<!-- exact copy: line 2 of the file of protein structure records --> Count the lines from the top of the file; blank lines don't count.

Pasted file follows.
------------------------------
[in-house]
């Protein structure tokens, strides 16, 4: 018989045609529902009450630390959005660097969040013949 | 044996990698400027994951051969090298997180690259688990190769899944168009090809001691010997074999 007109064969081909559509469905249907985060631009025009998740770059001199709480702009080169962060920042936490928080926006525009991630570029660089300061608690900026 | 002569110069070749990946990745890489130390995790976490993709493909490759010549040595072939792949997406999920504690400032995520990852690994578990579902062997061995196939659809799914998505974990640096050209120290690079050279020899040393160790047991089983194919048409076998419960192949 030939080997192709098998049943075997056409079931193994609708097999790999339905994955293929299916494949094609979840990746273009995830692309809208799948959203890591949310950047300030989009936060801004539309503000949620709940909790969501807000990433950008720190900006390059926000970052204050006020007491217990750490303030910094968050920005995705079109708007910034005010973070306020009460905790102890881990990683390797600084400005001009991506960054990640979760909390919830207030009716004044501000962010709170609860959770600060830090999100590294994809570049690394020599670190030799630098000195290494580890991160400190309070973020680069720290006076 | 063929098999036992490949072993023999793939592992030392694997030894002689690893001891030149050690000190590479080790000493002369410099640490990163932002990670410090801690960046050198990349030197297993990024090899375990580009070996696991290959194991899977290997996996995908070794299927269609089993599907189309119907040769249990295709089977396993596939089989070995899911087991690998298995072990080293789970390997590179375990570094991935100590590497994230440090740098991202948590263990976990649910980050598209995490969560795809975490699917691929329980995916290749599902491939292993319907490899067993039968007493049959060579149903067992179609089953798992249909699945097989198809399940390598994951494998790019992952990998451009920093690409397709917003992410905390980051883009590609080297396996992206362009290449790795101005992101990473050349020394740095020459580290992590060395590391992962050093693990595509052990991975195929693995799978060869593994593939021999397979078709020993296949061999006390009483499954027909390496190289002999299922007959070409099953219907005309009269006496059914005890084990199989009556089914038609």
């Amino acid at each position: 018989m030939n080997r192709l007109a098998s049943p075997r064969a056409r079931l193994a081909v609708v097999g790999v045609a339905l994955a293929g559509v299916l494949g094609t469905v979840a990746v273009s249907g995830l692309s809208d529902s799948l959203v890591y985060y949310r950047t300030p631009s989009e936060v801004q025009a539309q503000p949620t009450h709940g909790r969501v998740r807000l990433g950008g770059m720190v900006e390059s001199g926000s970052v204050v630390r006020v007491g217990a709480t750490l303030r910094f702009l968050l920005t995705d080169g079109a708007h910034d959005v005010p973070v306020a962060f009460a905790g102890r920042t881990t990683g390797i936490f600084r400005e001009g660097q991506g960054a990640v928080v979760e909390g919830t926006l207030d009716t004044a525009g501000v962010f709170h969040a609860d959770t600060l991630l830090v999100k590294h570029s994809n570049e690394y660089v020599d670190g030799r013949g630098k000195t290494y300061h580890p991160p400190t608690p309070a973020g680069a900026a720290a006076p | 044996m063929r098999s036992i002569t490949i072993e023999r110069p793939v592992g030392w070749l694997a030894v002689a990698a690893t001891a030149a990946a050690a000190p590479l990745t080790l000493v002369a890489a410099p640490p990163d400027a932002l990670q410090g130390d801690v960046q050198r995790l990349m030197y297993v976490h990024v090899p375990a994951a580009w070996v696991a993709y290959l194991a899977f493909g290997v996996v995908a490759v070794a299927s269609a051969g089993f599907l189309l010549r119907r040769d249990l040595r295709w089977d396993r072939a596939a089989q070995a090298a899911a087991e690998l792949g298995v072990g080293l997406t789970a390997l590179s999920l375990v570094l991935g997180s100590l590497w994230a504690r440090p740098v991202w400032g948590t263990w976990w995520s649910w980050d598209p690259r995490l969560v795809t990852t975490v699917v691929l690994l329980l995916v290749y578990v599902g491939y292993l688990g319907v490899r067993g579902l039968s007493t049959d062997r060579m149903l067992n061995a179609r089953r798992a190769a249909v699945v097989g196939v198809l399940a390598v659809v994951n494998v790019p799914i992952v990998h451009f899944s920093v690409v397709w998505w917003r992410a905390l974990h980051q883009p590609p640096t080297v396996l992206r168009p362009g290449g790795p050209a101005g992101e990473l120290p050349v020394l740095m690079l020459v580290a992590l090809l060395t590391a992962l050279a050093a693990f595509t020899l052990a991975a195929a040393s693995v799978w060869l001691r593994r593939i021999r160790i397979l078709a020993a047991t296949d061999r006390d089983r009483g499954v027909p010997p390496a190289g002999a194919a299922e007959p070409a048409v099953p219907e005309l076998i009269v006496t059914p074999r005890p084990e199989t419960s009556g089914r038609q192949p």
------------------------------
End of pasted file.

């Protein structure tokens, strides 16, 4: 018989045609529902009450630390959005660097969040013949 | 044996990698400027994951051969090298997180690259688990190769899944168009090809001691010997074999 007109064969081909559509469905249907985060631009025009998740770059001199709480702009080169962060920042936490928080926006525009991630570029660089300061608690900026 | 002569110069070749990946990745890489130390995790976490993709493909490759010549040595072939792949997406999920504690400032995520990852690994578990579902062997061995196939659809799914998505974990640096050209120290690079050279020899040393160790047991089983194919048409076998419960192949 030939080997192709098998049943075997056409079931193994609708097999790999339905994955293929299916494949094609979840990746273009995830692309809208799948959203890591949310950047300030989009936060801004539309503000949620709940909790969501807000990433950008720190900006390059926000970052204050006020007491217990750490303030910094968050920005995705079109708007910034005010973070306020009460905790102890881990990683390797600084400005001009991506960054990640979760909390919830207030009716004044501000962010709170609860959770600060830090999100590294994809570049690394020599670190030799630098000195290494580890991160400190309070973020680069720290006076 | 063929098999036992490949072993023999793939592992030392694997030894002689690893001891030149050690000190590479080790000493002369410099640490990163932002990670410090801690960046050198990349030197297993990024090899375990580009070996696991290959194991899977290997996996995908070794299927269609089993599907189309119907040769249990295709089977396993596939089989070995899911087991690998298995072990080293789970390997590179375990570094991935100590590497994230440090740098991202948590263990976990649910980050598209995490969560795809975490699917691929329980995916290749599902491939292993319907490899067993039968007493049959060579149903067992179609089953798992249909699945097989198809399940390598994951494998790019992952990998451009920093690409397709917003992410905390980051883009590609080297396996992206362009290449790795101005992101990473050349020394740095020459580290992590060395590391992962050093693990595509052990991975195929693995799978060869593994593939021999397979078709020993296949061999006390009483499954027909390496190289002999299922007959070409099953219907005309009269006496059914005890084990199989009556089914038609």